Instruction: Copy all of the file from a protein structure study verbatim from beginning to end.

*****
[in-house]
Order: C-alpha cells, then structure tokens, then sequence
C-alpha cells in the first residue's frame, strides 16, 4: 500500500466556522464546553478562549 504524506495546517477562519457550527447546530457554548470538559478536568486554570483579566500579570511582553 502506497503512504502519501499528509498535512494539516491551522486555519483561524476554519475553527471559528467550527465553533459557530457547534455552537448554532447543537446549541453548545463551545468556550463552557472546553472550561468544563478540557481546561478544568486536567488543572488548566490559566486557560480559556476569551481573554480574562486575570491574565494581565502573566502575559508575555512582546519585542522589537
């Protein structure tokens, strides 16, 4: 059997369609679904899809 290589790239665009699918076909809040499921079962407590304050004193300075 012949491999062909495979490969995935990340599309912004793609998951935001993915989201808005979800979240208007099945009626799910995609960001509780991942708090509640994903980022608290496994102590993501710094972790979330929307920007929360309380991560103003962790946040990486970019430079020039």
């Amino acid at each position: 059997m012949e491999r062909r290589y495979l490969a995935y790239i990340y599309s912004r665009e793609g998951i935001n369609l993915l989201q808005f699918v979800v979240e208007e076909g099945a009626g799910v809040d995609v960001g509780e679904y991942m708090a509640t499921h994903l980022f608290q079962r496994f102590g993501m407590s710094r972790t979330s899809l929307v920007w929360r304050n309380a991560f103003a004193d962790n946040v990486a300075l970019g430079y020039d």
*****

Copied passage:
[in-house]
Order: C-alpha cells, then structure tokens, then sequence
C-alpha cells in the first residue's frame, strides 16, 4: 500500500466556522464546553478562549 504524506495546517477562519457550527447546530457554548470538559478536568486554570483579566500579570511582553 502506497503512504502519501499528509498535512494539516491551522486555519483561524476554519475553527471559528467550527465553533459557530457547534455552537448554532447543537446549541453548545463551545468556550463552557472546553472550561468544563478540557481546561478544568486536567488543572488548566490559566486557560480559556476569551481573554480574562486575570491574565494581565502573566502575559508575555512582546519585542522589537
């Protein structure tokens, strides 16, 4: 059997369609679904899809 290589790239665009699918076909809040499921079962407590304050004193300075 012949491999062909495979490969995935990340599309912004793609998951935001993915989201808005979800979240208007099945009626799910995609960001509780991942708090509640994903980022608290496994102590993501710094972790979330929307920007929360309380991560103003962790946040990486970019430079020039």
């Amino acid at each position: 059997m012949e491999r062909r290589y495979l490969a995935y790239i990340y599309s912004r665009e793609g998951i935001n369609l993915l989201q808005f699918v979800v979240e208007e076909g099945a009626g799910v809040d995609v960001g509780e679904y991942m708090a509640t499921h994903l980022f608290q079962r496994f102590g993501m407590s710094r972790t979330s899809l929307v920007w929360r304050n309380a991560f103003a004193d962790n946040v990486a300075l970019g430079y020039d």